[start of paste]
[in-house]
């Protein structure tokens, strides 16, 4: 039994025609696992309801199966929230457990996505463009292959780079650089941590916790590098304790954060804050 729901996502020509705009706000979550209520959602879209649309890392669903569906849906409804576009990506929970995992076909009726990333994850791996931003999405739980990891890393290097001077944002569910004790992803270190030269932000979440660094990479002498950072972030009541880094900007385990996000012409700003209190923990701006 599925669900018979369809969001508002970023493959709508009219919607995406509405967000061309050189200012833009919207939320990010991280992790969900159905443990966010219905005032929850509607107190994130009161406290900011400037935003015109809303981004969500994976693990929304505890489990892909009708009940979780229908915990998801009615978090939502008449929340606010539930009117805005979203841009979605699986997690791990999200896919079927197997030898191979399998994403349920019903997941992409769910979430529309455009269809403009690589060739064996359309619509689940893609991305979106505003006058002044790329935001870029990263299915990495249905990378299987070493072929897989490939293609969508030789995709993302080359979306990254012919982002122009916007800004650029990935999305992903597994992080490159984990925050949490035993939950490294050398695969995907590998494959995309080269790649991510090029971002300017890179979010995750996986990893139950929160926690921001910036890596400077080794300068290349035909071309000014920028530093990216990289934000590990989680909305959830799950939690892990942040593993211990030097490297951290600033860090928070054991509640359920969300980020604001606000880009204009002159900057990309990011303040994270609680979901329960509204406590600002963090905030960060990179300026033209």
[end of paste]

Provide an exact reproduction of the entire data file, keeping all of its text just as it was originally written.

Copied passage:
[in-house]
């Protein structure tokens, strides 16, 4: 039994025609696992309801199966929230457990996505463009292959780079650089941590916790590098304790954060804050 729901996502020509705009706000979550209520959602879209649309890392669903569906849906409804576009990506929970995992076909009726990333994850791996931003999405739980990891890393290097001077944002569910004790992803270190030269932000979440660094990479002498950072972030009541880094900007385990996000012409700003209190923990701006 599925669900018979369809969001508002970023493959709508009219919607995406509405967000061309050189200012833009919207939320990010991280992790969900159905443990966010219905005032929850509607107190994130009161406290900011400037935003015109809303981004969500994976693990929304505890489990892909009708009940979780229908915990998801009615978090939502008449929340606010539930009117805005979203841009979605699986997690791990999200896919079927197997030898191979399998994403349920019903997941992409769910979430529309455009269809403009690589060739064996359309619509689940893609991305979106505003006058002044790329935001870029990263299915990495249905990378299987070493072929897989490939293609969508030789995709993302080359979306990254012919982002122009916007800004650029990935999305992903597994992080490159984990925050949490035993939950490294050398695969995907590998494959995309080269790649991510090029971002300017890179979010995750996986990893139950929160926690921001910036890596400077080794300068290349035909071309000014920028530093990216990289934000590990989680909305959830799950939690892990942040593993211990030097490297951290600033860090928070054991509640359920969300980020604001606000880009204009002159900057990309990011303040994270609680979901329960509204406590600002963090905030960060990179300026033209």